When addressing immigration in the current economic climate, it is clear that advocates need to support arguments with facts. It’s equally clear, however, that facts will only go so far. Research shows that people are often most motivated by their values – and if data don’t support their deeply held beliefs, audiences will reject them. So we need to shape conversations with values, and then support our arguments with the best data available. This memo sets forth some ideas about how to do this when it comes to opportunity and inclusion for immigrants.
A Core Narrative:
Workable solutions that uphold our values and help us move forward together
We recommend structuring messages under a shared narrative, developed in concert with immigration advocates from around the country in 2008. This framework is based on recent public opinion research, insight from media monitoring and analysis, and the experience of a range of advocates. We suggest framing both data and anecdotal evidence such as individual stories under the following broad themes:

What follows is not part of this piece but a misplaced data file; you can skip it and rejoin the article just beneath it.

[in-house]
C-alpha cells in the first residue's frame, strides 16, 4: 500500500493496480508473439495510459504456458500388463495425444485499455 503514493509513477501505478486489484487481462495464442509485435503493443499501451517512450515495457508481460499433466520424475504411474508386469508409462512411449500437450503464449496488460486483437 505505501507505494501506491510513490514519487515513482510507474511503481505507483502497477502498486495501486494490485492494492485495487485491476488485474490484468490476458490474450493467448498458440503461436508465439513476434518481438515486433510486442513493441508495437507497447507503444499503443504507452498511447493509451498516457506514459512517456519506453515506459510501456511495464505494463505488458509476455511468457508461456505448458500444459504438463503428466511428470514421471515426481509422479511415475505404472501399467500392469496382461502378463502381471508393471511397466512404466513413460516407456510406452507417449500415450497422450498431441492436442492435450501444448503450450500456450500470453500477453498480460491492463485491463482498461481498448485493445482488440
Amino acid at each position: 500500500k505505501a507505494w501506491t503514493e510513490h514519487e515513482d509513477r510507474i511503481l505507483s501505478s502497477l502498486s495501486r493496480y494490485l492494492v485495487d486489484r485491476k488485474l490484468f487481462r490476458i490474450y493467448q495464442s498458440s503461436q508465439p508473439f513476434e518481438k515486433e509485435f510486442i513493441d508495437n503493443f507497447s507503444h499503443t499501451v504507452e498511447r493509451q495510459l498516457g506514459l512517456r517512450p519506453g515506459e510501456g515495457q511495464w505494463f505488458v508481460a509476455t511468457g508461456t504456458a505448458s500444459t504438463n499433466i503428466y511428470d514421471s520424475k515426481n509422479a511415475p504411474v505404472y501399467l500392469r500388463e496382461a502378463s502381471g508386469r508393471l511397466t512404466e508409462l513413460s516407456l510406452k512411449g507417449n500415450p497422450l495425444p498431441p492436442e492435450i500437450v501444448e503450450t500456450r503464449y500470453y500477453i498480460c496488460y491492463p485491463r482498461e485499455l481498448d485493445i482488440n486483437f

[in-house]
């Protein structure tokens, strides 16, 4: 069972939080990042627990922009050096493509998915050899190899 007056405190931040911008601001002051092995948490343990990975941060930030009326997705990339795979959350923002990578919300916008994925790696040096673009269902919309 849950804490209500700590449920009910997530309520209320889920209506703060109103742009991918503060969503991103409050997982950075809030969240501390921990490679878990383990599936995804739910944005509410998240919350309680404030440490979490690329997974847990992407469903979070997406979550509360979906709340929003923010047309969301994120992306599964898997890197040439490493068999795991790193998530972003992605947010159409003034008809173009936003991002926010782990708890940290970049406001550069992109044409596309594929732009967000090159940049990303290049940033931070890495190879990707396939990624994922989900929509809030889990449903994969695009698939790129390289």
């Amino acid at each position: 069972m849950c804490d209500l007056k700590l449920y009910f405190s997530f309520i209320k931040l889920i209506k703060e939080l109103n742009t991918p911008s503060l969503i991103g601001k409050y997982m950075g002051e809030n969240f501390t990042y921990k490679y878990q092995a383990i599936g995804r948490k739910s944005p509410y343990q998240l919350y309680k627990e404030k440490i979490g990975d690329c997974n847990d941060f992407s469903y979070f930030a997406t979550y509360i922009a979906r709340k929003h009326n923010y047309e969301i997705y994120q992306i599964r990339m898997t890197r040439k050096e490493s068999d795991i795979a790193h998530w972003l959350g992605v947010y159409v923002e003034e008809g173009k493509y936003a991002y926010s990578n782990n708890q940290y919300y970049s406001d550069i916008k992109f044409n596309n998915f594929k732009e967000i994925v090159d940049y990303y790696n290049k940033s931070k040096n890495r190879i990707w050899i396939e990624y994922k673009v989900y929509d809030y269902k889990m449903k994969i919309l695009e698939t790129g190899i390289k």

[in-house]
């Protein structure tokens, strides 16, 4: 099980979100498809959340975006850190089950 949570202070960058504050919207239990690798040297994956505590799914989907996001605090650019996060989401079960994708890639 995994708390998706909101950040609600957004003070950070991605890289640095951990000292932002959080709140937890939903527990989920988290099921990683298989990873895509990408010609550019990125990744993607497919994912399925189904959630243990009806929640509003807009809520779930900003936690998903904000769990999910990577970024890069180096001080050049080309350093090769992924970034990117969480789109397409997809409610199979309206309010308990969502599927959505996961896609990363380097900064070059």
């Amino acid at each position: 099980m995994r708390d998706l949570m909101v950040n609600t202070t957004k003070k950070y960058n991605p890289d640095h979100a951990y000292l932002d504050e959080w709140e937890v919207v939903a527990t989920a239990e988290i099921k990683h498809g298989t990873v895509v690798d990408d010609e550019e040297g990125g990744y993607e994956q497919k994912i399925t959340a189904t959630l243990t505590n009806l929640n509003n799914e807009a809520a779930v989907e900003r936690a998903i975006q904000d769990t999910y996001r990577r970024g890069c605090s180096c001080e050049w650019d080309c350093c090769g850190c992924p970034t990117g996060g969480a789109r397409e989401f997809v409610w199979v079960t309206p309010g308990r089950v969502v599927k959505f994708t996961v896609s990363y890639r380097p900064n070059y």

- Emphasize workable solutions: While immigration policy currently takes a backseat to anxieties about the economy, Americans generally agree that our immigration system needs fixing, and that it’s unrealistic to deport 12 million people. We need to promote solutions that appeal to this commonsense acknowledgment, and that emphasize that economic recovery requires the input and participation of everyone here.
In the current economic climate, arguments that show how immigration reform is not only workable, but beneficial to us all, can be particularly compelling. For instance:
When it comes to the economy, it’s clear that we’re all in this together. We desperately need everyone’s contributions to get us out of the mess we’re in. But our outdated immigration system stands in the way of allowing the full participation of everyone here. To address the economy, it’s clear that we need workable solutions to immigration that move us all forward together. Consider this: integration of undocumented would bring us $66 billion in additional tax revenue, compared to the costly figure of deportation estimated to be $202 billion, if deportation of 12 million immigrants were even possible.1 Add to that the additional brainpower and hard work that immigrants bring, and we’re headed in the right direction.